The internet censorship bills that have been winding their ways through Congress are about to reach a key, make-or-break moment. Senate Majority Leader Sen. Harry Reid [D, NV] has scheduled a vote on a motion to begin debate of the Senate version, PIPA, for January 24th, the day after they return from recess, and defeating that motion is our best chance for stopping web censorship from becoming law. Let me explain why.Read Full Article Comments (13)
At this point there are basically two conceivable ways for Obama and the congressional Democrats to get their jobs bill, the American Jobs Act, through Congress this year. They could cut it down dramatically to things that could potentially get bipartisan support, like the payroll tax holiday and the unpaid job training program for the unemployed, or they could go hardball and threaten to withhold appropriations and shut down the government. This morning, Majority Leader Harry Reid [D, NV] (pictured) announced what he intends to do. He's going with none of the above, choosing the purely political option instead.Read Full Article Comments (5)
Still waiting for that big pivot when everyone in Congress starts acting like they actually care that the unemployment and poverty rates are are record high levels. In the meantime…
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Republicans blocked an effort Monday by Senate Democrats to quickly pass a $7 billion aid package for victims of recent natural disasters like Hurricane Irene, tornadoes in the Midwest and the South and floods along the Mississippi, Missouri and other rivers.
On a 53-33 vote, the Senate rejected an attempt by Majority Leader Harry Reid, D-Nev., to bring up a bill that Democrats had hoped to use to replenish the Federal Emergency Management Agency's depleted disaster fund. Democrats needed 60 votes to advance the measure.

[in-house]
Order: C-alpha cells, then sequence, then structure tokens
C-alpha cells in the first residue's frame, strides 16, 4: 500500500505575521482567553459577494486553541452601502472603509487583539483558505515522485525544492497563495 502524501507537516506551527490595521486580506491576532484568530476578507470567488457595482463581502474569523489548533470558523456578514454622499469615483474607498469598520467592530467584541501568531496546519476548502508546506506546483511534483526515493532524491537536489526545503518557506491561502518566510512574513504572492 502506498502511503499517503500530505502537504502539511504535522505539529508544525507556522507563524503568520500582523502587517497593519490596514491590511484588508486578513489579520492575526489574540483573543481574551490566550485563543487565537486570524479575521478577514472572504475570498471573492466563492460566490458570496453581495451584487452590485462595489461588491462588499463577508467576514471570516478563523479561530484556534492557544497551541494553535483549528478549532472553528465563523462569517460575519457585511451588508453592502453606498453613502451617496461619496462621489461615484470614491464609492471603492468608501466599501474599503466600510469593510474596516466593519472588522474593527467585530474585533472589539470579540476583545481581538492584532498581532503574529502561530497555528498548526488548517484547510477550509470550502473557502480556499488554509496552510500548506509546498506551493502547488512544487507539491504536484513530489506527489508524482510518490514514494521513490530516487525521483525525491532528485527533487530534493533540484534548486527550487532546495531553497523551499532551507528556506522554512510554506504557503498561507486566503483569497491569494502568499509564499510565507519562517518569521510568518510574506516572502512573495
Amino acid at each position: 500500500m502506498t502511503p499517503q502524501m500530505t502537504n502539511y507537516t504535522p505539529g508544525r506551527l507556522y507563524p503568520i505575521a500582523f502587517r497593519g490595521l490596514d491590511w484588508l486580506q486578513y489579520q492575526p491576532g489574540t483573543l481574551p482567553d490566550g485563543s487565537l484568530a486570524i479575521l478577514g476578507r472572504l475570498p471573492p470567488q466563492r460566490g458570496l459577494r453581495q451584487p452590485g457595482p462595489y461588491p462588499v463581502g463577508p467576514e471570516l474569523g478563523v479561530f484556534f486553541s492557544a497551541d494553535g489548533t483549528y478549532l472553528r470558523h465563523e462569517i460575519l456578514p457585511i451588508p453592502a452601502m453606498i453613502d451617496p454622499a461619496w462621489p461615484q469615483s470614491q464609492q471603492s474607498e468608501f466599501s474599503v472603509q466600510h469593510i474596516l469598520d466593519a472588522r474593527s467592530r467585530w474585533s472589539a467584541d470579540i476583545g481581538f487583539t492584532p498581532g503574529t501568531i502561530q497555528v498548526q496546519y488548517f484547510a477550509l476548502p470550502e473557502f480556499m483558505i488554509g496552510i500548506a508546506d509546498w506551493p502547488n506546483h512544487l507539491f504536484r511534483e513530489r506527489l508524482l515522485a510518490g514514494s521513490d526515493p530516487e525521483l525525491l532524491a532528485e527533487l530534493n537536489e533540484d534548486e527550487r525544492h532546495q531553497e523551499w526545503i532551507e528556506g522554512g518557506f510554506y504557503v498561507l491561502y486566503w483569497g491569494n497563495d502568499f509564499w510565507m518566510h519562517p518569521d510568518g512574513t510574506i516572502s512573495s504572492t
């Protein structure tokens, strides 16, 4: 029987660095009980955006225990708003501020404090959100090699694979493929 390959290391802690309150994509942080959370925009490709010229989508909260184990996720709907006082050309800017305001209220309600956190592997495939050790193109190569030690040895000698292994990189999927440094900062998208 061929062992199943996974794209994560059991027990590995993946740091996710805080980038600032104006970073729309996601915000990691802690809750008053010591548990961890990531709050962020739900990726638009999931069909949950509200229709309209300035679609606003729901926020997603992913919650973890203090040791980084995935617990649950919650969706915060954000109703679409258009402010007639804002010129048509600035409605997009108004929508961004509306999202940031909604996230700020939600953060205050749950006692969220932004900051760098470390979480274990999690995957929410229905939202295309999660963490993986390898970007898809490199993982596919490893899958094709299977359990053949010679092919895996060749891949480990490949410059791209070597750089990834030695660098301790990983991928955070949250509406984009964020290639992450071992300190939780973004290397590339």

With the debt ceiling debate over for now, the Obama Administration is promising a "pivot to jobs." Given that the trillions in cuts in the debt bill are going to cause higher rates of unemployment than what we would have had otherwiset, shifting to job creation makes sense. But the Administration can't create jobs on their own, they need legislation from Congress. Given Congress' recent history with handling jobs bills, don't be surprised if the pivot doesn't result in anything but bitter feelings.Read Full Article Comments (8)
The Democrats' cave-in on reforming the filibuster in the Senate appears to be complete. According to reports, Senate Rules Committee Chairman Sen. Chuck Schumer [D, NY] is bringing a proposal to his fellow Democrats this afternoon that would do nothing to address the recent explosion in senators using procedural rules to kill bills just by threatening to filibuster. It apparently includes three minor changes in the Senate rules and is accompanied by a gentlemen's agreement to start behaving more reasonably, sometimes. Here's what's in it.Read Full Article Comments (9)